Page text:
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Take a look to these examples

mio padre

mia moglie

mia zia

mio suocero

le mie zie

i miei suoceri

il mio amico

la mia collega

le mie vicine

These are correct expressions.

Less correct and more childhood seems:

il mio papà

You can also try the same with indefinite articles.

In which cases do I need to use the article in front of a possessive adjective and in which cases don't I?

Do you know the rule? I never found it even if I'm Italian!...

  • As above but I feel no def art even for familial relationships with singular nouns IF THAT NOUN IS MODIFIED IN ANY WAY...which accounts for mamma papa etc...they are affectionate modifications of madre padre. Eg cugino / la cuginetta. Even bambino / il bimbo...no? DaG explained best – user4400 Mar 5 '18 at 11:15
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    @user4400: I'm sorry, I cannot understand what you mean. Moreover this is not an answer to the question. – Denis Nardin Mar 5 '18 at 11:45
9

According to Serianni, Italiano, Garzanti 1997 (p. 126):

Con un sostantivo plurale l'articolo è obbligatorio: «le nostre madri», «i suoi figli», «i miei nonni». Ugualmente necessario è oggi l'articolo con l'aggettivo possessivo loro: «la loro moglie», «il loro fratello».

Con padre, madre, figlio, figlia l'articolo si omette [...]. L'articolo va espresso, invece, con le varianti affettive babbo, papà, mamma, figliolo, figliola [...]. Nell'italiano familiare, specie fuor di Toscana, sono tuttavia ben saldi i tipi mia mamma e mio papà [...].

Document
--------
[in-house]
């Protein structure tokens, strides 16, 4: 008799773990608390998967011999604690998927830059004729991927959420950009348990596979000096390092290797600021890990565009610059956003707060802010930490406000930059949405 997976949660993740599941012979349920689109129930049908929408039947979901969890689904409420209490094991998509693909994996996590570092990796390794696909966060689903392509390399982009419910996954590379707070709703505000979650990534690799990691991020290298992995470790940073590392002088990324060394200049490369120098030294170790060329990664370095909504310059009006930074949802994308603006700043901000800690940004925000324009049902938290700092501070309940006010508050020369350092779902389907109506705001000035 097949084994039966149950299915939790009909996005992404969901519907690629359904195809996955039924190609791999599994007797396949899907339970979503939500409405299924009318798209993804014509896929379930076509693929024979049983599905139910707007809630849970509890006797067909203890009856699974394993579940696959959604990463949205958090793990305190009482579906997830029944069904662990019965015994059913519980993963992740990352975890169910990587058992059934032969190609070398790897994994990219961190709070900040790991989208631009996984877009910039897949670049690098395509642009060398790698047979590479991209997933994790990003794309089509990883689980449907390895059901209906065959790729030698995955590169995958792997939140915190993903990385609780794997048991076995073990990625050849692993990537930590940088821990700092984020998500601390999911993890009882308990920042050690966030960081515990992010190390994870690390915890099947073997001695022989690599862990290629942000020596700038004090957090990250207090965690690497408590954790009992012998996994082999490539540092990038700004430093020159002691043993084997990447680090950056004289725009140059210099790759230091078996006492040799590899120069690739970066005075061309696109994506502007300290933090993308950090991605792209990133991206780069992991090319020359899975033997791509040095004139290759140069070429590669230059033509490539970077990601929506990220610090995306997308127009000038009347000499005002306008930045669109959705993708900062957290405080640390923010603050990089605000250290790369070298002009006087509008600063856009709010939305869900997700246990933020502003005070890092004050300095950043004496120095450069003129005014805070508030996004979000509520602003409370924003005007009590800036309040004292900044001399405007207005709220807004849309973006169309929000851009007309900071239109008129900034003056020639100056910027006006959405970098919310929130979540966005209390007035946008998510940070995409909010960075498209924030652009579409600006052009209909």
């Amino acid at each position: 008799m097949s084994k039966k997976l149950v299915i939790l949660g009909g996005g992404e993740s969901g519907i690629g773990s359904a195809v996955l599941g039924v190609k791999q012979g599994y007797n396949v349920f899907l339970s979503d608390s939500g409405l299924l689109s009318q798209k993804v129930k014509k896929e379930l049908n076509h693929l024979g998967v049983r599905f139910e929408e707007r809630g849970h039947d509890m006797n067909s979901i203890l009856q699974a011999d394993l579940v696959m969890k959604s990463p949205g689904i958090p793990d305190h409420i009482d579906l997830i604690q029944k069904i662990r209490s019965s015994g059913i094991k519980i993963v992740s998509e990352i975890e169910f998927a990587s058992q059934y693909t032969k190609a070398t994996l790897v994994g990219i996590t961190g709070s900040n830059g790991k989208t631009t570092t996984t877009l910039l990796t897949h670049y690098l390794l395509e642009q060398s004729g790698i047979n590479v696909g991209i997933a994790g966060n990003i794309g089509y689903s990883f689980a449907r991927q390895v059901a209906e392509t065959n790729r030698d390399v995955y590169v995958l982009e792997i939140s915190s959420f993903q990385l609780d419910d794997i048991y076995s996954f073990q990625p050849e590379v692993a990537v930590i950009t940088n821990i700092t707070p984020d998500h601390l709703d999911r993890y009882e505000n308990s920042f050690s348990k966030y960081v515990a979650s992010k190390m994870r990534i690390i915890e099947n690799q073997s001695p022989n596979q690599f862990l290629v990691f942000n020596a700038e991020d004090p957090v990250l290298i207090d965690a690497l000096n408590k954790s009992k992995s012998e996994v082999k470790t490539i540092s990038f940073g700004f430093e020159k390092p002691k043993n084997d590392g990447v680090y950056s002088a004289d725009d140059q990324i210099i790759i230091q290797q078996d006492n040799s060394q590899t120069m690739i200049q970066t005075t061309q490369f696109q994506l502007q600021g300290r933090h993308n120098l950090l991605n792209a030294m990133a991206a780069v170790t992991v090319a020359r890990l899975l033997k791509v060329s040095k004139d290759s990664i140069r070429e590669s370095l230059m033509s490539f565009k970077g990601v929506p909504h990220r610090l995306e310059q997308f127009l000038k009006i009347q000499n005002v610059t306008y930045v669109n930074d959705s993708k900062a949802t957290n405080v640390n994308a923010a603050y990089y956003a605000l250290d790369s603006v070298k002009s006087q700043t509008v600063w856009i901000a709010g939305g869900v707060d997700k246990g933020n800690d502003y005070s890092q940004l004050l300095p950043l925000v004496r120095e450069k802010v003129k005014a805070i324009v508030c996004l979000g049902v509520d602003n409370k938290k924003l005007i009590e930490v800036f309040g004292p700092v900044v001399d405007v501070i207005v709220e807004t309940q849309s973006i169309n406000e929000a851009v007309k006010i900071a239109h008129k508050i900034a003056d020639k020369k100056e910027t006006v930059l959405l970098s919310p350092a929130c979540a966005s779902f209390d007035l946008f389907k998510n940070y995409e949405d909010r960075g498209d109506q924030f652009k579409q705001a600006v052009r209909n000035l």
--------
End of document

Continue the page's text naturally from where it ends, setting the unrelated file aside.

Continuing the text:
Con altri singenionimi l'uso toscano predilige l'articolo, ma altrove è comune l'omissione, ben rappresentata, del resto, anche in scrittori toscani [...]: «a mia sorella» (Cassola), «tua nonna» (Pratolini) [...]. L'articolo è però necessario:

a) con gli alterati: «la mia sorellina» (Cassola [...]), «alla tua nonnina» (Pirandello, Novelle per un anno);

b) con patrigno, matrigna, figliastro, figliastra [...];

c) con i termini che indicano un rapporto sentimentale che non rientra, o non rientra ancora, nei vincoli di parentela: fidanzato, fidanzata, ragazzo, ragazza, bello, bella, moroso, morosa, amante, ecc. [...];

d) quando, in costrutti con valore enfatico, il possessivo sia posposto: «il nonno mio» [...].

Summing up: before a noun in the plural or a singular noun with the adjective loro, the article is always used; with padre, madre, figlio, figlia it is always omitted; with other nouns it is either compulsory (cases a - d) or mostly used, especially in Tuscan use, but with some oscillations elsewhere (such as la tua nonna / tua nonna).

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  • Very good, but I think you should also provide an English summary (or direct translation) of the source here. – martina Nov 20 '13 at 10:53
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    Ok, done. But don't you think that whoever (Italian- or English-speaking) is able to appreciate the fine points of the use of articles in Italian in specific situations would be able to understand the gist of this quote too? – DaG Nov 20 '13 at 10:55
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    Well, probably, but I think that we need to stick to the simple rule: provide answer in English if question is in English. To remark your point, I think this question is actually a basic usage one: of course Italians wouldn't have problems in understanding someone who says "IL mio padre va a spasso", but it's kind of wrong anyway and learners would like to know as an elementary rule. – martina Nov 20 '13 at 11:01
3

You can omit the article when the name is singular and you're talking about a relationship in the sense of kinship so:

  • padre, moglie, zia, suocero go without article
  • zie, suoceri with article (plural)
  • amico, collega, vicine with article (not connections by blood, marriage or adoption).

As you guessed, papà, like mamma and babbo, make exceptions to this rule and allow the article when singular.

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